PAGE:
Impacts of Strategic Involuntary Teacher Transfers on Equity and Teacher Productivity

February 04, 2014

District policymakers often argue that rules in teacher contracts and collective bargaining agreements (CBAs), that limit their ability to transfer teachers to different schools unless the teacher initiates the move, handcuff them in achieving the right mix of teachers across the district. In many districts in California, for example, CBAs prevent districts from involuntarily transferring teachers except when schools lose teaching positions, and even then, seniority often governs which teachers can be moved. Could loosening those restrictions benefit students? On the one hand, maybe so. Districts could, for example, use transfers to move ineffective teachers out of disadvantaged schools or match teachers to positions where their skills could have a more positive impact. On the other hand, maybe not. If the district used transfers to shuffle ineffective teachers to other disadvantaged schools or moved them to positions where their skills are underutilized, greater involuntary transfer authority could be detrimental.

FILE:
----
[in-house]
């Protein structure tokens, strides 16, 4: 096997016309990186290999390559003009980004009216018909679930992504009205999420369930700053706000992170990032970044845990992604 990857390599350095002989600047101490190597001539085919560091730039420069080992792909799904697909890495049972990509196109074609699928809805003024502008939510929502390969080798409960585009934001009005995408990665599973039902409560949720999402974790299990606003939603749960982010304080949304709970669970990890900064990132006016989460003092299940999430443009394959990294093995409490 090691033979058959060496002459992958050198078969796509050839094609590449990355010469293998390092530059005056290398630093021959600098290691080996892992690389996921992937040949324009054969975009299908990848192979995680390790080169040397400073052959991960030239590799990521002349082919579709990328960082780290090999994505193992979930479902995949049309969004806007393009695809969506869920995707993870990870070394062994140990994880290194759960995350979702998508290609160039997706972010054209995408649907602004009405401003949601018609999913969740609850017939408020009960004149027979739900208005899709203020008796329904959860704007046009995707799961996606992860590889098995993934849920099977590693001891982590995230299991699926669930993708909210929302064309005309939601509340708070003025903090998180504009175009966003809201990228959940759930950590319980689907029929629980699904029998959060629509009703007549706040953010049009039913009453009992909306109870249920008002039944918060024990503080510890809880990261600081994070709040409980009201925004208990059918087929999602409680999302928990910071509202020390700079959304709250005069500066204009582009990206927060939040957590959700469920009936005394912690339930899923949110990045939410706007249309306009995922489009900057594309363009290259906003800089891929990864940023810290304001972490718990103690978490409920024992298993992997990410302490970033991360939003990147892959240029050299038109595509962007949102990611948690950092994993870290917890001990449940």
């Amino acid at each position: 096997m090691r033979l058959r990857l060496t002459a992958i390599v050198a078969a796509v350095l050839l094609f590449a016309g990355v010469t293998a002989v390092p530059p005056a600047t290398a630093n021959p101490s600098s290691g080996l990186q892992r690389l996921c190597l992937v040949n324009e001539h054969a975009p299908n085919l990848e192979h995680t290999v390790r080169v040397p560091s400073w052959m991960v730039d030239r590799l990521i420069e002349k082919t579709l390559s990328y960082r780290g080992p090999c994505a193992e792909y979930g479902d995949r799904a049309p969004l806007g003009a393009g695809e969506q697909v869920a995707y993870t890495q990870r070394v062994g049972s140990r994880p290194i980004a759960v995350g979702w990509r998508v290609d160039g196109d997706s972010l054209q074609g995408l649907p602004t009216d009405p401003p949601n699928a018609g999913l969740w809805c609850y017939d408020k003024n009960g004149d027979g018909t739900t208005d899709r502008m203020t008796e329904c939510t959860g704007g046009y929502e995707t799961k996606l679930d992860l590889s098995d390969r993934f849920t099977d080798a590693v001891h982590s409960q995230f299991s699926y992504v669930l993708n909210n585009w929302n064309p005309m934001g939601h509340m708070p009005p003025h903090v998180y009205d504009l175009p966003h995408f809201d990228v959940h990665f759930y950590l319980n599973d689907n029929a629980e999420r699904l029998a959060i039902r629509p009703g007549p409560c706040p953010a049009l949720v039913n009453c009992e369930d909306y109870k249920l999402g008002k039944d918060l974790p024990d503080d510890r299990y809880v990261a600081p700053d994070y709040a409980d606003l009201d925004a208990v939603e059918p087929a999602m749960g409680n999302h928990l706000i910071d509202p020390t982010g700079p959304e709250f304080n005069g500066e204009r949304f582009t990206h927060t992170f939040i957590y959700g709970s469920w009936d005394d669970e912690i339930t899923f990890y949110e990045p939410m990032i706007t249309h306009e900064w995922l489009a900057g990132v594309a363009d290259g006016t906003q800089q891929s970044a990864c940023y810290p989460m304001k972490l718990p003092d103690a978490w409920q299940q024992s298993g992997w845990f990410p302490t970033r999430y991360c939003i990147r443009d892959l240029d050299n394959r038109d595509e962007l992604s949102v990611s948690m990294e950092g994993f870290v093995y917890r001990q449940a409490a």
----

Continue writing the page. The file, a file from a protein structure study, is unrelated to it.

Up to this point, research has had little to say about the impacts of strategic involuntary transfers because there have been few opportunities to study them. In a study I recently conducted with Susanna Loeb and Nathaniel Nakashima, however, we were able to shed some light on the potential outcomes of a strategic teacher transfer policy using data from Miami-Dade County Public Schools (M-DCPS), the nation’s fourth largest school district. Prior to the start of the 2009-10, 2010-11, and 2011-12 school years, M-DCPS exercised a clause in its CBA allowing for the transfer of teachers—identified by their principals—involuntarily within the district, provided those moves could be deemed “in the best interest of the school system.” Approximately 375 teachers were moved involuntarily over these three years. The district provided us with the involuntary transfer list in each year, which we merged with other district administrative data on schools, personnel, and students. We use this dataset to investigate how the transfer policy impacted the performance and distribution of teachers in the district.